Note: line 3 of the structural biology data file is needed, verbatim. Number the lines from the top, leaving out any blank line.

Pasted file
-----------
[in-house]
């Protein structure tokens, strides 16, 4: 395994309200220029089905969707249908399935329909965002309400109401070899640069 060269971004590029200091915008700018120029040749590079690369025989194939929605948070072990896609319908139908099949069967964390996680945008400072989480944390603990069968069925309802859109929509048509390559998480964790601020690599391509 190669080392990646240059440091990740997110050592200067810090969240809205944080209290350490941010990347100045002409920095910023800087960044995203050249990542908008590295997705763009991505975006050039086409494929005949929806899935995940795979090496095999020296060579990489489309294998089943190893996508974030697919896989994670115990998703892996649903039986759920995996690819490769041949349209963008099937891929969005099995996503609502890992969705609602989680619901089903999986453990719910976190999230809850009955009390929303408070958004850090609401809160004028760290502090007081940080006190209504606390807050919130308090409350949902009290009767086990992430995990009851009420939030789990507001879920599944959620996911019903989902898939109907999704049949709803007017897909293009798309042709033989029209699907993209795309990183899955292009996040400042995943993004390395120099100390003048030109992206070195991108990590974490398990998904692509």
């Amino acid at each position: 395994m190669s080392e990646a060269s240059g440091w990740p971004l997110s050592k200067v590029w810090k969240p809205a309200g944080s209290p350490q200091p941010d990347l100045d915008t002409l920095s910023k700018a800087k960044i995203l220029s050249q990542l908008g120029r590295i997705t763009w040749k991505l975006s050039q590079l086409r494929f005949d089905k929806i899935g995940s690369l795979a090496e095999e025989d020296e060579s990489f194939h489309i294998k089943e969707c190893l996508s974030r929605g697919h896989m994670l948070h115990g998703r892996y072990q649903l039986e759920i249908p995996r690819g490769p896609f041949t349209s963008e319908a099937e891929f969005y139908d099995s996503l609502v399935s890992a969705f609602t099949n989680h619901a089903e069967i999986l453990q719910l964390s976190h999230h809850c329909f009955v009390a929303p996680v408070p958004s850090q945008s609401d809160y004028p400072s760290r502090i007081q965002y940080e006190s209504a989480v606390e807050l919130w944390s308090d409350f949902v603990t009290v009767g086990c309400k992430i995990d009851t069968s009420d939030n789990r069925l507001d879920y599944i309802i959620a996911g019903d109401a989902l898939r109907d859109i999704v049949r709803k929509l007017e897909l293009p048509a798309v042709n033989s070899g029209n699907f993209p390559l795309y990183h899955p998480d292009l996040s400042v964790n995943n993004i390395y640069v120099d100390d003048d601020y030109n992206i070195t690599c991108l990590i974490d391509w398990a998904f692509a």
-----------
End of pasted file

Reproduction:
């Amino acid at each position: 395994m190669s080392e990646a060269s240059g440091w990740p971004l997110s050592k200067v590029w810090k969240p809205a309200g944080s209290p350490q200091p941010d990347l100045d915008t002409l920095s910023k700018a800087k960044i995203l220029s050249q990542l908008g120029r590295i997705t763009w040749k991505l975006s050039q590079l086409r494929f005949d089905k929806i899935g995940s690369l795979a090496e095999e025989d020296e060579s990489f194939h489309i294998k089943e969707c190893l996508s974030r929605g697919h896989m994670l948070h115990g998703r892996y072990q649903l039986e759920i249908p995996r690819g490769p896609f041949t349209s963008e319908a099937e891929f969005y139908d099995s996503l609502v399935s890992a969705f609602t099949n989680h619901a089903e069967i999986l453990q719910l964390s976190h999230h809850c329909f009955v009390a929303p996680v408070p958004s850090q945008s609401d809160y004028p400072s760290r502090i007081q965002y940080e006190s209504a989480v606390e807050l919130w944390s308090d409350f949902v603990t009290v009767g086990c309400k992430i995990d009851t069968s009420d939030n789990r069925l507001d879920y599944i309802i959620a996911g019903d109401a989902l898939r109907d859109i999704v049949r709803k929509l007017e897909l293009p048509a798309v042709n033989s070899g029209n699907f993209p390559l795309y990183h899955p998480d292009l996040s400042v964790n995943n993004i390395y640069v120099d100390d003048d601020y030109n992206i070195t690599c991108l990590i974490d391509w398990a998904f692509a």